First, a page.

Building Retrofits: The Retrocommissioning Approach
Submitted By mjh | Jun 21, 2018
If you’re the owner or manager of an older commercial building, you may wonder if retrocommissioning is right for your building retrofit. You are not alone.
An Aging Commercial Building Infrastructure
The U.S. commercial building infrastructure needs upgrades so aging building assets continue to maintain their value. Over 80% of commercial buildings and 66% of commercial building square footage are more than 20 years old. Older buildings often lack the amenities of modern buildings and, as a result, have a lower value in the rental and real estate markets. As an owner or property manager of this type of building stock, you may be considering energy efficiency retrofits and wonder what approach is best for your building and its occupants.
Somewhat younger buildings constructed in the last 20 years are more likely to provide higher levels of fresh air (ventilation) and have more sophisticated heating, ventilation and air conditioning (HVAC) systems, including centralized digital controls. If you own some of this building stock, you may think the buildings are reasonably efficient, but you may be having other issues such as comfort complaints or high maintenance costs.
What Drives Building Retrofits
Retrofitting older building systems with more modern equipment is not typically driven by energy savings. Instead, equipment change outs are done for the following reasons:
- Reliability – As equipment ages, it breaks more frequently, making it less dependable. New equipment that has been commissioned significantly improves the reliability of key building systems.
- Operation and maintenance headaches – More downtime and more issues with older equipment means your onsite staff, property management team and service technicians must devote increasing amounts of resources – both time and money – to keeping the aging equipment on line as well as responding to complaints from building occupants when services are down.
- Failure – Replace on failure is a common scenario. When a major piece of equipment such as chiller or boiler fail, it is often in the peak of the cooling or heating season. This is because the equipment is working hardest when fully loaded and this often pushes a failing piece of equipment over the edge. Replace on failure is the worst scenario for the building operator/owner because it does not allow planning for an upgrade that could increase the level of amenity to building occupants and have lower operating costs than the off the shelf equipment. Good HVAC equipment, designed well and implemented correctly, can increase staff productivity as much as 5%. Replace on failure completely misses this opportunity.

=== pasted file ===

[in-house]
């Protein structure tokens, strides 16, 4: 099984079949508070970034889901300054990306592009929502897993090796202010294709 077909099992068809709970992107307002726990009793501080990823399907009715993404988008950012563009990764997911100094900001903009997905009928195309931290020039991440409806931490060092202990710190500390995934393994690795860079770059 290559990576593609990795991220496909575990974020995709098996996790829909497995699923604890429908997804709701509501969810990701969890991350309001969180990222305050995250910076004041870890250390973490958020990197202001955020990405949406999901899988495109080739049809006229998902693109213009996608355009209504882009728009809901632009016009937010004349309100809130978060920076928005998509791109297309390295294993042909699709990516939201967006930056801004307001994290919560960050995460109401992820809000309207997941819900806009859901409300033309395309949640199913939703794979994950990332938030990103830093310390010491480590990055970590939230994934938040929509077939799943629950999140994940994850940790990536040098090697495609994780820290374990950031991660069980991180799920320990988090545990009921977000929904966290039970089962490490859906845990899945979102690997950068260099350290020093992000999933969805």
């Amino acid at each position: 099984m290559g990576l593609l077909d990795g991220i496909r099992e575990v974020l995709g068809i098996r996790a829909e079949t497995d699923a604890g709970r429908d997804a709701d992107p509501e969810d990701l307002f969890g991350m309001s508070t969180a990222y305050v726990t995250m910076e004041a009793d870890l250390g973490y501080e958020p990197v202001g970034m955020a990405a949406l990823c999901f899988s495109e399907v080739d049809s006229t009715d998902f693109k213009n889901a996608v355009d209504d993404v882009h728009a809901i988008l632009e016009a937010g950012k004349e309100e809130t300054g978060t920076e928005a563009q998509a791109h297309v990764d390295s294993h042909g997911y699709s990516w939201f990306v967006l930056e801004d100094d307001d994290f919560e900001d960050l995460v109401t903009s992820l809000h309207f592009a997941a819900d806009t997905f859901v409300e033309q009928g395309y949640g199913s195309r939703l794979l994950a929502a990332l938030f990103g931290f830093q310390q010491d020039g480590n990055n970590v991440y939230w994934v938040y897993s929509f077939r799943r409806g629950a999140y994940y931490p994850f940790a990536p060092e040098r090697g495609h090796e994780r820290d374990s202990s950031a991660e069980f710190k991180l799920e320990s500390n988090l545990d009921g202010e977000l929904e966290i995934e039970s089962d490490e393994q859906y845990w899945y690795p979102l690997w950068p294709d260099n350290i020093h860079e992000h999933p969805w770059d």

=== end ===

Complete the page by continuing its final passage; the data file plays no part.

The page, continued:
At this point you may be wondering, “Okay, so what does retrocommissioning have to do with all of this?” Retrocommissioning can provide you with a high-level assessment of your equipment and help you, as an owner, plan for replacements and upgrades that will fit in your budget and deliver long-term benefits, increasing the value of your building assets. In addition, retrocommissioning is a great way to diagnose and improve comfort problems and it can help extend equipment life by reducing load on older equipment that isn’t quite at the replacement stage.
Retrocommissioning Answers Three Questions
A retrocommissioning study will help you answer three key questions:
- What low cost changes can be made now to improve comfort and reliability in my buildings?
- Are there some moderate cost upgrades that could help extend the life of the existing equipment and reduce operating costs?
- What are the highest priorities for upgrades, what potential benefits can I gain with a more comprehensive upgrade and what is the planning horizon and order of magnitude investment required to gain those benefits?
Retrocommissioning Go or No Go Checklist
A few key metrics you can use to gauge whether a retrocommissioning study would be a good investment to help guide your building retrofit planning include:
- Are there comfort problems that you want to address?
- Are you concerned by rising maintenance costs?
- Is equipment heavily loaded and/or have operators or maintenance technicians told you that equipment is out of capacity and you need to buy a new unit to augment capacity?
- Does the building have a centralized control system?
- Is your building over 50,000 square feet?
If you answer yes to at least three of these questions, your building is a good candidate for retrocommissioning.